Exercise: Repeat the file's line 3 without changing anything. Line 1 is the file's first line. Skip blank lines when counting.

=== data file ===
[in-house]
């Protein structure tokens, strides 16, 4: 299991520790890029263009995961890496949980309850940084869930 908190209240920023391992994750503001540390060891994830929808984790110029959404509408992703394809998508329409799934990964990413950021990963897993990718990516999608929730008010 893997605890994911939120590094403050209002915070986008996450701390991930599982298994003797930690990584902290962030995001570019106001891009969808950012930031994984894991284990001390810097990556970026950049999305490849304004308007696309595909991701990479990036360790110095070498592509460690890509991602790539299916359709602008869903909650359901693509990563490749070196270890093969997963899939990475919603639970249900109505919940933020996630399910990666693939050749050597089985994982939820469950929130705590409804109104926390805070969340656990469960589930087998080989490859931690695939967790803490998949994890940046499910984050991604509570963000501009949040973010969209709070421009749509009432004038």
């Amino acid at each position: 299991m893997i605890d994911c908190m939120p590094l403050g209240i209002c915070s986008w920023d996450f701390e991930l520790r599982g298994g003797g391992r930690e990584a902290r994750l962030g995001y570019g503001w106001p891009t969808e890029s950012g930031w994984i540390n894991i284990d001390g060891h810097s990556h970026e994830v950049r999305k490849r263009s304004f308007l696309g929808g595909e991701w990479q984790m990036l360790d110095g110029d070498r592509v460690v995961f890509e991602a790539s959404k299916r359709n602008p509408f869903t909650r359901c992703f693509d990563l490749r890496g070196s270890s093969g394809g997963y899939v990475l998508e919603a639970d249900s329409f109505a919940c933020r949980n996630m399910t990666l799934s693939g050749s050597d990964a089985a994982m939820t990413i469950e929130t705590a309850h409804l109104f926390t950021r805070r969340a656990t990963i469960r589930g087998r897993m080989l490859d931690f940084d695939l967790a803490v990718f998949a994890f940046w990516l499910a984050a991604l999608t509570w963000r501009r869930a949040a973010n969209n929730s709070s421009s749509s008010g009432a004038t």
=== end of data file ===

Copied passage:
């Amino acid at each position: 299991m893997i605890d994911c908190m939120p590094l403050g209240i209002c915070s986008w920023d996450f701390e991930l520790r599982g298994g003797g391992r930690e990584a902290r994750l962030g995001y570019g503001w106001p891009t969808e890029s950012g930031w994984i540390n894991i284990d001390g060891h810097s990556h970026e994830v950049r999305k490849r263009s304004f308007l696309g929808g595909e991701w990479q984790m990036l360790d110095g110029d070498r592509v460690v995961f890509e991602a790539s959404k299916r359709n602008p509408f869903t909650r359901c992703f693509d990563l490749r890496g070196s270890s093969g394809g997963y899939v990475l998508e919603a639970d249900s329409f109505a919940c933020r949980n996630m399910t990666l799934s693939g050749s050597d990964a089985a994982m939820t990413i469950e929130t705590a309850h409804l109104f926390t950021r805070r969340a656990t990963i469960r589930g087998r897993m080989l490859d931690f940084d695939l967790a803490v990718f998949a994890f940046w990516l499910a984050a991604l999608t509570w963000r501009r869930a949040a973010n969209n929730s709070s421009s749509s008010g009432a004038t």